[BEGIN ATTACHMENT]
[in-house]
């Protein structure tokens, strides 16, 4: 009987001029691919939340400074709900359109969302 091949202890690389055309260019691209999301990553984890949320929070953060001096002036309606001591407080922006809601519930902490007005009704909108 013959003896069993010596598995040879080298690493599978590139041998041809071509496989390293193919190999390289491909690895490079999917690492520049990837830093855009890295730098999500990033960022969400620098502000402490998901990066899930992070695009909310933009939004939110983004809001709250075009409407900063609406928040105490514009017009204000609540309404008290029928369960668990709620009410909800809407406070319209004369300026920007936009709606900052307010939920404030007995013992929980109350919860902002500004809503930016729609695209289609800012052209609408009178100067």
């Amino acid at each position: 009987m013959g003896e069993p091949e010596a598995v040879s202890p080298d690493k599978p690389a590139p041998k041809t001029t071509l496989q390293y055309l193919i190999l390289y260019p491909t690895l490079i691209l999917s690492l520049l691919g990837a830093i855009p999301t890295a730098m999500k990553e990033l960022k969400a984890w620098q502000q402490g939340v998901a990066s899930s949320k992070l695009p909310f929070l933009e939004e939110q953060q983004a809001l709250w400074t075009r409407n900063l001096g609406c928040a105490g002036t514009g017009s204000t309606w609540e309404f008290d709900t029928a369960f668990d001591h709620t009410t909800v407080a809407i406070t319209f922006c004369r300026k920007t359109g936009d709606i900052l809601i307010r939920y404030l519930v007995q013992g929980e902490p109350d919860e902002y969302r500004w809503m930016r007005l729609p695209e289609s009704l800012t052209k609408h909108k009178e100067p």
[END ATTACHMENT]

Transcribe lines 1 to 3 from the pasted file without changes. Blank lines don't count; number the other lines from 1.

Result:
[in-house]
């Protein structure tokens, strides 16, 4: 009987001029691919939340400074709900359109969302 091949202890690389055309260019691209999301990553984890949320929070953060001096002036309606001591407080922006809601519930902490007005009704909108 013959003896069993010596598995040879080298690493599978590139041998041809071509496989390293193919190999390289491909690895490079999917690492520049990837830093855009890295730098999500990033960022969400620098502000402490998901990066899930992070695009909310933009939004939110983004809001709250075009409407900063609406928040105490514009017009204000609540309404008290029928369960668990709620009410909800809407406070319209004369300026920007936009709606900052307010939920404030007995013992929980109350919860902002500004809503930016729609695209289609800012052209609408009178100067």
């Amino acid at each position: 009987m013959g003896e069993p091949e010596a598995v040879s202890p080298d690493k599978p690389a590139p041998k041809t001029t071509l496989q390293y055309l193919i190999l390289y260019p491909t690895l490079i691209l999917s690492l520049l691919g990837a830093i855009p999301t890295a730098m999500k990553e990033l960022k969400a984890w620098q502000q402490g939340v998901a990066s899930s949320k992070l695009p909310f929070l933009e939004e939110q953060q983004a809001l709250w400074t075009r409407n900063l001096g609406c928040a105490g002036t514009g017009s204000t309606w609540e309404f008290d709900t029928a369960f668990d001591h709620t009410t909800v407080a809407i406070t319209f922006c004369r300026k920007t359109g936009d709606i900052l809601i307010r939920y404030l519930v007995q013992g929980e902490p109350d919860e902002y969302r500004w809503m930016r007005l729609p695209e289609s009704l800012t052209k609408h909108k009178e100067p």